To freeze chickpeas in their cooking liquid, be sure you are working with cooled beans (this is both for general safety and to decrease the chances of foodborne illness.) Measure them into freezer-safe canning jars and then pour the cooking liquid over them. A standard 15-oz can of beans contains about 1-1/2 cups of beans once drained. That will fill a pint (500 ml) jar once the cooking liquid has been added, leaving 1/2” headspace. If you prefer, you can also measure out the 2 cups the Barefoot Contessa hummus recipe calls for. If you don’t have a freezer-safe jar that will hold this many beans, you can use a freezer bag or another freezer-safe rigid container instead.

To use beans frozen in liquid, let them thaw slowly in the fridge (it will take about a day) or place the container in cool water to defrost. This will speed up thawing time, while at the same time helping to keep harmful bacteria at bay. If you have frozen your beans without liquid, you can defrost them more quickly in cool water. I wouldn’t suggest trying to use them frozen, as you might if you were cooking up a batch of chili – at least, not unless you want hummus that has the consistency of a frozen fruit smoothie!

 

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Original content © 2017 Kyla Matton Osborne, aka #RubyWriter
Featured image made in Canva using a public domain graphic by Pixabay user Ajale

This article was published on my food blog, 24 Carrot Diet. If you are reading this content anywhere else, it has probably been stolen. Please report it to me so I can address any copyright infringements. Thank you!

Can’t Figure Out Why All those Nasty Bugs are Feasting on Your Cabbage Plants?

Pest control can be tricky in an organic garden. You know you want the best quality food for your family but choosing not to use chemical pesticides means you may see more bugs in your vegetable garden. Opting for raised garden beds can help to reduce the number of hungry pests you have to cope with. But ultimately, you will need to have a plan for insect control or insect removal to keep your organic vegetables safe from all that munching.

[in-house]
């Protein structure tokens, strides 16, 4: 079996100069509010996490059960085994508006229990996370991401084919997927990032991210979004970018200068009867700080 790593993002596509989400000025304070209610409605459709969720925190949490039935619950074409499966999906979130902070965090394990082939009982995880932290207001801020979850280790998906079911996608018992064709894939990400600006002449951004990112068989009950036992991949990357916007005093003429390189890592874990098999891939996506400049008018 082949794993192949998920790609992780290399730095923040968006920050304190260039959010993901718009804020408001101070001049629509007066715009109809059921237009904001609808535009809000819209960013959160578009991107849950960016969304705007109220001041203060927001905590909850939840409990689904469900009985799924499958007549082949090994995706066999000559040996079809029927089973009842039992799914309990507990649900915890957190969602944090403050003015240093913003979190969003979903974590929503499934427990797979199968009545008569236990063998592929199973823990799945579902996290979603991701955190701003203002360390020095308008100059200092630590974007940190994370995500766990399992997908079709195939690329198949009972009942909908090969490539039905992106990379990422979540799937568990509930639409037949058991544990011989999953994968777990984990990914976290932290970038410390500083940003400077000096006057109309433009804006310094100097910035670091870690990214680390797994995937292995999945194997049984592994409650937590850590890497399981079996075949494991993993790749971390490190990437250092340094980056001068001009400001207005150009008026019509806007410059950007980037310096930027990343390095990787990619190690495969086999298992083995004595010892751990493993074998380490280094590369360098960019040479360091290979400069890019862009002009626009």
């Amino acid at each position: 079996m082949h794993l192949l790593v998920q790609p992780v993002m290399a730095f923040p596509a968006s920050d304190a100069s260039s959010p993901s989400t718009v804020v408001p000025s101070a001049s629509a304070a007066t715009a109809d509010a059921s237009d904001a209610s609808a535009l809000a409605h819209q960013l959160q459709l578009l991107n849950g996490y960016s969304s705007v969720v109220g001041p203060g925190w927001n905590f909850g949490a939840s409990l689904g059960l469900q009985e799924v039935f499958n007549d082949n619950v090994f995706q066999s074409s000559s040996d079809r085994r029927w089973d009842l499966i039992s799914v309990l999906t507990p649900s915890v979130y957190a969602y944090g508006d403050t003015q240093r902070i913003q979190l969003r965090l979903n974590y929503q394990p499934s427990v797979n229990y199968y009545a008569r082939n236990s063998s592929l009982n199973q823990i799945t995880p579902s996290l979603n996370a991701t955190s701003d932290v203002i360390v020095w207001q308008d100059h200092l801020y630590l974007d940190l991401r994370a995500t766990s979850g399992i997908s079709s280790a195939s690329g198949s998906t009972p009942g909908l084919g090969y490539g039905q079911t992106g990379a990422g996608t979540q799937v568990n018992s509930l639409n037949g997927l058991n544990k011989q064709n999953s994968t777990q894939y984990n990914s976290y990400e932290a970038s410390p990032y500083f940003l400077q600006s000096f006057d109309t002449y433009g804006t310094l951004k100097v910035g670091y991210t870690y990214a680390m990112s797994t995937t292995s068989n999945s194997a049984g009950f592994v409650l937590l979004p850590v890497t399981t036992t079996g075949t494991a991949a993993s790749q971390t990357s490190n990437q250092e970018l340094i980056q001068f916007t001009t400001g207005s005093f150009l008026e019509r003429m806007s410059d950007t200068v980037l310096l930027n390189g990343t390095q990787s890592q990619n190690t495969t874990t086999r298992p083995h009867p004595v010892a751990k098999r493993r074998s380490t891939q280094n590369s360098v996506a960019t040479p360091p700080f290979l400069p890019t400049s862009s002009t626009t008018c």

Many organic gardeners look to companion plants that repel insects from the vegetable patch. Many of these are strong-smelling herbs and flowers such as chervil, rue, or marigolds. You may also have read that companion plants like nasturtiums both repel harmful insects and attract beneficial pollinators such as bees, butterflies, and even hummingbirds to the garden. Based on claims like this, many gardeners grow nasturtiums in their container gardens and use them as edging plants in their vegetable gardens.

Are your nasturtiums attracting bugs that eat your cabbage plants?
Nasturtiums are edible flowers that are often used to repel insect pests and attract pollinators to a garden
(Image: zrenate/Pixabay/CC0 1.0)

What? The Bugs are Eating the Nasturtiums?

I recently wrote a Facebook post highlighting the use of nasturtiums as a companion plant. The post published on the 24 Carrot Diet page and I then shared it on my personal profile. Within minutes, I received two responses talking about bugs and nasturtiums.

The first comment came from a neighbour who is starting a home-based greenhouse business. He mentioned that last summer he found small black beetles (maybe flea beetles?) were attracted to his nasturtiums. These same bugs also had a particular affinity for plants in the brassica, or cabbage, family. He said he was glad he had put the nasturtiums into his flower beds, and not in his vegetable garden as he’d been planning on doing.

Another friend from back East mentioned that the area of her garden that was bordered by nasturtiums has been devastated by slugs, another pest that likes to eat members of the cabbage family (among other things.)

Until that moment, I had never questioned claims that nasturtiums repel garden pests. The pungent smell of the leaves and flowers is supposed to keep many insects away, just as the smell of a marigold would. And since I had never had trouble with any insects in my nasturtium plants, I always believed that to be true.

Well, it turns out that I only had half the story . . .

Yes, some insects do find the smell of nasturtiums unpleasant. But it turns out that nasturtiums do have natural predators. According to Burpee, nasturtiums fall prey to aphids, cabbage looper, leafhoppers, leafminers, and slugs. If you noticed that a lot of these yard pests also like to feast on brassicas, you are right. And that’s because nasturtiums are related to brassicas.

Now that’s something I’ll bet you didn’t know!

Nasturtiums are Related to Brassicas